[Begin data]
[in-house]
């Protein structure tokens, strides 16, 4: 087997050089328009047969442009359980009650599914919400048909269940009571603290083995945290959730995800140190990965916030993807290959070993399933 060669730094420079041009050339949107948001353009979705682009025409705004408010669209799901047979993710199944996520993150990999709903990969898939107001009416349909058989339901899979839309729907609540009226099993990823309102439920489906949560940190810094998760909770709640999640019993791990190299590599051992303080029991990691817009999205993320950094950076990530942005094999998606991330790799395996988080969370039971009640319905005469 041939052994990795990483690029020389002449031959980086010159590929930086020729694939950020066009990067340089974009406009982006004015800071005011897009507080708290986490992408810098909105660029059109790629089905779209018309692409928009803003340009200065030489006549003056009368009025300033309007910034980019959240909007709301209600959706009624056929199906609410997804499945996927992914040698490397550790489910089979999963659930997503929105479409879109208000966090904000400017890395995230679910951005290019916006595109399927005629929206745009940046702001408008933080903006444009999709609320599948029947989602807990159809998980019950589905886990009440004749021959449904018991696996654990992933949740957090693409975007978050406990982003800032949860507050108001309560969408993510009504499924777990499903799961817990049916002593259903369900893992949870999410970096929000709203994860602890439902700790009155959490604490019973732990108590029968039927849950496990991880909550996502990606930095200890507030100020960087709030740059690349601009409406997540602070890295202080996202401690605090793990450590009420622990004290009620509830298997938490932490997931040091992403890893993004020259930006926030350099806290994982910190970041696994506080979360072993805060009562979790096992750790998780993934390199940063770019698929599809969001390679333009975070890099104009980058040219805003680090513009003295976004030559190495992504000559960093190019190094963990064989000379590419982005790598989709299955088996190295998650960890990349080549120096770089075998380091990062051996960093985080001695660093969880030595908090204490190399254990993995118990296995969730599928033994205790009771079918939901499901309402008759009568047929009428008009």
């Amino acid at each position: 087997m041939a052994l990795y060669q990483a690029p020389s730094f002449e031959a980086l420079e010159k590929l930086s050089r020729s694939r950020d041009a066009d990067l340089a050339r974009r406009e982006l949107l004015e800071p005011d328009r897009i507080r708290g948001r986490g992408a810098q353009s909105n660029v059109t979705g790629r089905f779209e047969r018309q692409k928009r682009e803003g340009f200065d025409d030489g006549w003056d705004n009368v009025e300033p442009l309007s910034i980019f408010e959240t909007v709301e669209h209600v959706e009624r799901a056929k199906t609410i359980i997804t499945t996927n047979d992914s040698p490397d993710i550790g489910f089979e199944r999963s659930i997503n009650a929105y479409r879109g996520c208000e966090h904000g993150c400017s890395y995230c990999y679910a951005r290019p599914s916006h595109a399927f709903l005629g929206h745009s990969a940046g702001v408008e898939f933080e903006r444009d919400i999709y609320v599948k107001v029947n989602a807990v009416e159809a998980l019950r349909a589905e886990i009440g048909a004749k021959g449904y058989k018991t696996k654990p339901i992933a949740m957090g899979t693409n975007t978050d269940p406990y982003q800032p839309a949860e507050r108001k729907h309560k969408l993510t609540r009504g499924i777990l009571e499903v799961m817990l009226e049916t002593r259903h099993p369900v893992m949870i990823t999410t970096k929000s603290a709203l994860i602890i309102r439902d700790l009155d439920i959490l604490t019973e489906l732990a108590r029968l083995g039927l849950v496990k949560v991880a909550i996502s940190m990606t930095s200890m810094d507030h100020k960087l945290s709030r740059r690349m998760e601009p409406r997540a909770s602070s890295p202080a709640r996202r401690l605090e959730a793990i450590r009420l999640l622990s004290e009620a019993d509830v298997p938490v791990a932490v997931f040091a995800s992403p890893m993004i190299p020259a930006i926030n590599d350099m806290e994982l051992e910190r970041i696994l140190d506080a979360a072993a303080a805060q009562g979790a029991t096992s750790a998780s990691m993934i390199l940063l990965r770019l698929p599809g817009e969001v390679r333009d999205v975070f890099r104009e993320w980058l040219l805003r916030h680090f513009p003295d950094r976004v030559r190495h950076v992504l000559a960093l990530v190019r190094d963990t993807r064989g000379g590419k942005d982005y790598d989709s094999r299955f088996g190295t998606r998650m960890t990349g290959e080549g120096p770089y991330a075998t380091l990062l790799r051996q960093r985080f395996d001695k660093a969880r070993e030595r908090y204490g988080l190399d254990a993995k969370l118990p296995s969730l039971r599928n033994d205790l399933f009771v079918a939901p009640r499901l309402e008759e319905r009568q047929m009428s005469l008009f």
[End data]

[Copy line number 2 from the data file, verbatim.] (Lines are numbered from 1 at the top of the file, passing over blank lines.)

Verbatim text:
């Protein structure tokens, strides 16, 4: 087997050089328009047969442009359980009650599914919400048909269940009571603290083995945290959730995800140190990965916030993807290959070993399933 060669730094420079041009050339949107948001353009979705682009025409705004408010669209799901047979993710199944996520993150990999709903990969898939107001009416349909058989339901899979839309729907609540009226099993990823309102439920489906949560940190810094998760909770709640999640019993791990190299590599051992303080029991990691817009999205993320950094950076990530942005094999998606991330790799395996988080969370039971009640319905005469 041939052994990795990483690029020389002449031959980086010159590929930086020729694939950020066009990067340089974009406009982006004015800071005011897009507080708290986490992408810098909105660029059109790629089905779209018309692409928009803003340009200065030489006549003056009368009025300033309007910034980019959240909007709301209600959706009624056929199906609410997804499945996927992914040698490397550790489910089979999963659930997503929105479409879109208000966090904000400017890395995230679910951005290019916006595109399927005629929206745009940046702001408008933080903006444009999709609320599948029947989602807990159809998980019950589905886990009440004749021959449904018991696996654990992933949740957090693409975007978050406990982003800032949860507050108001309560969408993510009504499924777990499903799961817990049916002593259903369900893992949870999410970096929000709203994860602890439902700790009155959490604490019973732990108590029968039927849950496990991880909550996502990606930095200890507030100020960087709030740059690349601009409406997540602070890295202080996202401690605090793990450590009420622990004290009620509830298997938490932490997931040091992403890893993004020259930006926030350099806290994982910190970041696994506080979360072993805060009562979790096992750790998780993934390199940063770019698929599809969001390679333009975070890099104009980058040219805003680090513009003295976004030559190495992504000559960093190019190094963990064989000379590419982005790598989709299955088996190295998650960890990349080549120096770089075998380091990062051996960093985080001695660093969880030595908090204490190399254990993995118990296995969730599928033994205790009771079918939901499901309402008759009568047929009428008009």